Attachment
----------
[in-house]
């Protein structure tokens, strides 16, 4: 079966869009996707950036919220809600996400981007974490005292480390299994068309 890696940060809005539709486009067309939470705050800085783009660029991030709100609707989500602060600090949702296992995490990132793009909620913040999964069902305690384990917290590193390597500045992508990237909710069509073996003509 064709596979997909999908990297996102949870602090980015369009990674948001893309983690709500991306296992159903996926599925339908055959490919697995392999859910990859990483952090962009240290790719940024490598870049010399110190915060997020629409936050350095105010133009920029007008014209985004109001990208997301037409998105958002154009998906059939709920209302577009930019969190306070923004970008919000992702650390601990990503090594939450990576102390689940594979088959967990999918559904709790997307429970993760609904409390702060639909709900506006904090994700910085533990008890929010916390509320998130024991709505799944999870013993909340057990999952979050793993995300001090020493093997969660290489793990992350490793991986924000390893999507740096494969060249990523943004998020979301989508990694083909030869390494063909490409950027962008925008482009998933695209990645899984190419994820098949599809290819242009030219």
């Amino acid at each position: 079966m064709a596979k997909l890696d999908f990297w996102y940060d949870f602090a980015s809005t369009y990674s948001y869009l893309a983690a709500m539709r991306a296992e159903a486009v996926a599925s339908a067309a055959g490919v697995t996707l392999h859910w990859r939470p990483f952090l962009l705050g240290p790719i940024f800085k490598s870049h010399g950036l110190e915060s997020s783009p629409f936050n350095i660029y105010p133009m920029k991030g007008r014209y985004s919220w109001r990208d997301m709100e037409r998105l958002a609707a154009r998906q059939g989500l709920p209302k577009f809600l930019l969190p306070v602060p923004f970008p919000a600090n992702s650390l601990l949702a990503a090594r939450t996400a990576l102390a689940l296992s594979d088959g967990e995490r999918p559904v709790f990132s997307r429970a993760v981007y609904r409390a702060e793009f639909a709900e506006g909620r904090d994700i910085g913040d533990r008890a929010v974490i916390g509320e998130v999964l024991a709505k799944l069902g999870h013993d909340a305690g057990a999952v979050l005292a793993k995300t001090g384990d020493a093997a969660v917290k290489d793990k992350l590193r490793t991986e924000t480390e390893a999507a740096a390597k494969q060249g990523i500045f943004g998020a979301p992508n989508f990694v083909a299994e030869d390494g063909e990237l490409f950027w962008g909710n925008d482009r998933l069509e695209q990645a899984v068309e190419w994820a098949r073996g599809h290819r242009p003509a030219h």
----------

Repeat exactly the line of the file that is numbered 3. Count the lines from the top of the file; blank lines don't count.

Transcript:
């Amino acid at each position: 079966m064709a596979k997909l890696d999908f990297w996102y940060d949870f602090a980015s809005t369009y990674s948001y869009l893309a983690a709500m539709r991306a296992e159903a486009v996926a599925s339908a067309a055959g490919v697995t996707l392999h859910w990859r939470p990483f952090l962009l705050g240290p790719i940024f800085k490598s870049h010399g950036l110190e915060s997020s783009p629409f936050n350095i660029y105010p133009m920029k991030g007008r014209y985004s919220w109001r990208d997301m709100e037409r998105l958002a609707a154009r998906q059939g989500l709920p209302k577009f809600l930019l969190p306070v602060p923004f970008p919000a600090n992702s650390l601990l949702a990503a090594r939450t996400a990576l102390a689940l296992s594979d088959g967990e995490r999918p559904v709790f990132s997307r429970a993760v981007y609904r409390a702060e793009f639909a709900e506006g909620r904090d994700i910085g913040d533990r008890a929010v974490i916390g509320e998130v999964l024991a709505k799944l069902g999870h013993d909340a305690g057990a999952v979050l005292a793993k995300t001090g384990d020493a093997a969660v917290k290489d793990k992350l590193r490793t991986e924000t480390e390893a999507a740096a390597k494969q060249g990523i500045f943004g998020a979301p992508n989508f990694v083909a299994e030869d390494g063909e990237l490409f950027w962008g909710n925008d482009r998933l069509e695209q990645a899984v068309e190419w994820a098949r073996g599809h290819r242009p003509a030219h």